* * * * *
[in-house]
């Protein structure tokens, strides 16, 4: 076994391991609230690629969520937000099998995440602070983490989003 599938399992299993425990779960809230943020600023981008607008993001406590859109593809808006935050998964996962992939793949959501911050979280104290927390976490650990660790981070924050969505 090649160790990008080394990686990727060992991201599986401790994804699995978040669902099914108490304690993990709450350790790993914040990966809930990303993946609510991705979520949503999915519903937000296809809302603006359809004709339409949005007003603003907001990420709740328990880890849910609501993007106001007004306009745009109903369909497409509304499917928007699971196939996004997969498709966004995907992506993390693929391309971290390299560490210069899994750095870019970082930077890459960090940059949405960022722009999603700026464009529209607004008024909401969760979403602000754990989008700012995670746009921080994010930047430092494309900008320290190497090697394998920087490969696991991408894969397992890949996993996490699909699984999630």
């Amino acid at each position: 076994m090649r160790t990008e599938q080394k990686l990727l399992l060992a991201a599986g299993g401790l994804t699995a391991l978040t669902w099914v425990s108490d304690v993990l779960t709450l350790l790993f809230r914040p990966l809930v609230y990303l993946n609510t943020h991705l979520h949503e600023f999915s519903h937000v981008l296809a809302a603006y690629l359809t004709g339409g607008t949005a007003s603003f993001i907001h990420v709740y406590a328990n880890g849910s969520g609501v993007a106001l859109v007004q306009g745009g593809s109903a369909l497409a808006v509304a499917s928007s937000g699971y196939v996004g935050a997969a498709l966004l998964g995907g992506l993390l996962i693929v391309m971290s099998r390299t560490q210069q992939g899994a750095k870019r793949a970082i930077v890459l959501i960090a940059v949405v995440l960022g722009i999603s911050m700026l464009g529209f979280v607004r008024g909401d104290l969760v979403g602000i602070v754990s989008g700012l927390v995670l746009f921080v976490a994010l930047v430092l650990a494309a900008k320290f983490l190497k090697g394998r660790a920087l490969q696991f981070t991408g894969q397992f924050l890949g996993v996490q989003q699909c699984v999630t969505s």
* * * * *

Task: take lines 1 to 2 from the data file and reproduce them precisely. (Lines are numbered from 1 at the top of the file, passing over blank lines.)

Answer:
[in-house]
């Protein structure tokens, strides 16, 4: 076994391991609230690629969520937000099998995440602070983490989003 599938399992299993425990779960809230943020600023981008607008993001406590859109593809808006935050998964996962992939793949959501911050979280104290927390976490650990660790981070924050969505 090649160790990008080394990686990727060992991201599986401790994804699995978040669902099914108490304690993990709450350790790993914040990966809930990303993946609510991705979520949503999915519903937000296809809302603006359809004709339409949005007003603003907001990420709740328990880890849910609501993007106001007004306009745009109903369909497409509304499917928007699971196939996004997969498709966004995907992506993390693929391309971290390299560490210069899994750095870019970082930077890459960090940059949405960022722009999603700026464009529209607004008024909401969760979403602000754990989008700012995670746009921080994010930047430092494309900008320290190497090697394998920087490969696991991408894969397992890949996993996490699909699984999630």